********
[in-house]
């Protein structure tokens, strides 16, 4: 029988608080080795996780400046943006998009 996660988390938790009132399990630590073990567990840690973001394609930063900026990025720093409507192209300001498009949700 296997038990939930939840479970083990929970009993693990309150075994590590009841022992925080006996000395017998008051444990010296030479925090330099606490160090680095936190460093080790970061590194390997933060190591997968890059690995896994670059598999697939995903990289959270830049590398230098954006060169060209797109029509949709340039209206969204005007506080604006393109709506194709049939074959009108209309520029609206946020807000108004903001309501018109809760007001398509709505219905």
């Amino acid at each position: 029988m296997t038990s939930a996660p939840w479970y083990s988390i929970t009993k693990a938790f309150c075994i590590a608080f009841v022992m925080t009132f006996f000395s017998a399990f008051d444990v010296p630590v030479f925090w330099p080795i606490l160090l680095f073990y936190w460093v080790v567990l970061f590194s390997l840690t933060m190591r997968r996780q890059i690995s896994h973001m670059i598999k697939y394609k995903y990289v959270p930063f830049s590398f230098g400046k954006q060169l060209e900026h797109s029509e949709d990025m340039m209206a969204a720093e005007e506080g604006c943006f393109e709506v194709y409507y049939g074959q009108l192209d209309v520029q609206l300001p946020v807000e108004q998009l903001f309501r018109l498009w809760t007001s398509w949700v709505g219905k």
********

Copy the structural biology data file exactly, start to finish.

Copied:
[in-house]
């Protein structure tokens, strides 16, 4: 029988608080080795996780400046943006998009 996660988390938790009132399990630590073990567990840690973001394609930063900026990025720093409507192209300001498009949700 296997038990939930939840479970083990929970009993693990309150075994590590009841022992925080006996000395017998008051444990010296030479925090330099606490160090680095936190460093080790970061590194390997933060190591997968890059690995896994670059598999697939995903990289959270830049590398230098954006060169060209797109029509949709340039209206969204005007506080604006393109709506194709049939074959009108209309520029609206946020807000108004903001309501018109809760007001398509709505219905």
């Amino acid at each position: 029988m296997t038990s939930a996660p939840w479970y083990s988390i929970t009993k693990a938790f309150c075994i590590a608080f009841v022992m925080t009132f006996f000395s017998a399990f008051d444990v010296p630590v030479f925090w330099p080795i606490l160090l680095f073990y936190w460093v080790v567990l970061f590194s390997l840690t933060m190591r997968r996780q890059i690995s896994h973001m670059i598999k697939y394609k995903y990289v959270p930063f830049s590398f230098g400046k954006q060169l060209e900026h797109s029509e949709d990025m340039m209206a969204a720093e005007e506080g604006c943006f393109e709506v194709y409507y049939g074959q009108l192209d209309v520029q609206l300001p946020v807000e108004q998009l903001f309501r018109l498009w809760t007001s398509w949700v709505g219905k």